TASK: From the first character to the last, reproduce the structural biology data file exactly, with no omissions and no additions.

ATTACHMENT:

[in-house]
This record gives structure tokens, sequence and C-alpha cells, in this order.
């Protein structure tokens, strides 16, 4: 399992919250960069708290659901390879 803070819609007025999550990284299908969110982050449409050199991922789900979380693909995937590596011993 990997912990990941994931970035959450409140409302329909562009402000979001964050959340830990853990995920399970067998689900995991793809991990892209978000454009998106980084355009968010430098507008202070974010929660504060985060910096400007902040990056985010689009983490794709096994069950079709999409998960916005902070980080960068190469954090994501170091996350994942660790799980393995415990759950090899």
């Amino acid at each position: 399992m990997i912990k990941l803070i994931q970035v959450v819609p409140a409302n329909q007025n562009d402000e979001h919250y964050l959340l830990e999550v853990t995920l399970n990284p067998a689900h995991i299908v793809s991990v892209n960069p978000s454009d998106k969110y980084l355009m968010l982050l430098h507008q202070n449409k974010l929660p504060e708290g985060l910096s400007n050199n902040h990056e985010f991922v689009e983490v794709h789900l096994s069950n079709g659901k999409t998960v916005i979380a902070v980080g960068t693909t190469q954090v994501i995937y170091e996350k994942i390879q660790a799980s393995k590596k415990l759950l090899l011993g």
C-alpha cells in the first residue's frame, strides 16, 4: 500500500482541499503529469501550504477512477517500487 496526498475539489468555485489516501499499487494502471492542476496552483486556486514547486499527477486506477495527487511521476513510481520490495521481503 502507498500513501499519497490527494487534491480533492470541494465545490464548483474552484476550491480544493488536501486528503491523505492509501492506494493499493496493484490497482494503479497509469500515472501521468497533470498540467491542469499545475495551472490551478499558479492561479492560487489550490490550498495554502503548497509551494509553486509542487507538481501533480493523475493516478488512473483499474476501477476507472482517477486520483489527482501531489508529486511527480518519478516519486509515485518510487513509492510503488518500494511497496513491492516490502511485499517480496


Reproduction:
[in-house]
This record gives structure tokens, sequence and C-alpha cells, in this order.
């Protein structure tokens, strides 16, 4: 399992919250960069708290659901390879 803070819609007025999550990284299908969110982050449409050199991922789900979380693909995937590596011993 990997912990990941994931970035959450409140409302329909562009402000979001964050959340830990853990995920399970067998689900995991793809991990892209978000454009998106980084355009968010430098507008202070974010929660504060985060910096400007902040990056985010689009983490794709096994069950079709999409998960916005902070980080960068190469954090994501170091996350994942660790799980393995415990759950090899």
């Amino acid at each position: 399992m990997i912990k990941l803070i994931q970035v959450v819609p409140a409302n329909q007025n562009d402000e979001h919250y964050l959340l830990e999550v853990t995920l399970n990284p067998a689900h995991i299908v793809s991990v892209n960069p978000s454009d998106k969110y980084l355009m968010l982050l430098h507008q202070n449409k974010l929660p504060e708290g985060l910096s400007n050199n902040h990056e985010f991922v689009e983490v794709h789900l096994s069950n079709g659901k999409t998960v916005i979380a902070v980080g960068t693909t190469q954090v994501i995937y170091e996350k994942i390879q660790a799980s393995k590596k415990l759950l090899l011993g």
C-alpha cells in the first residue's frame, strides 16, 4: 500500500482541499503529469501550504477512477517500487 496526498475539489468555485489516501499499487494502471492542476496552483486556486514547486499527477486506477495527487511521476513510481520490495521481503 502507498500513501499519497490527494487534491480533492470541494465545490464548483474552484476550491480544493488536501486528503491523505492509501492506494493499493496493484490497482494503479497509469500515472501521468497533470498540467491542469499545475495551472490551478499558479492561479492560487489550490490550498495554502503548497509551494509553486509542487507538481501533480493523475493516478488512473483499474476501477476507472482517477486520483489527482501531489508529486511527480518519478516519486509515485518510487513509492510503488518500494511497496513491492516490502511485499517480496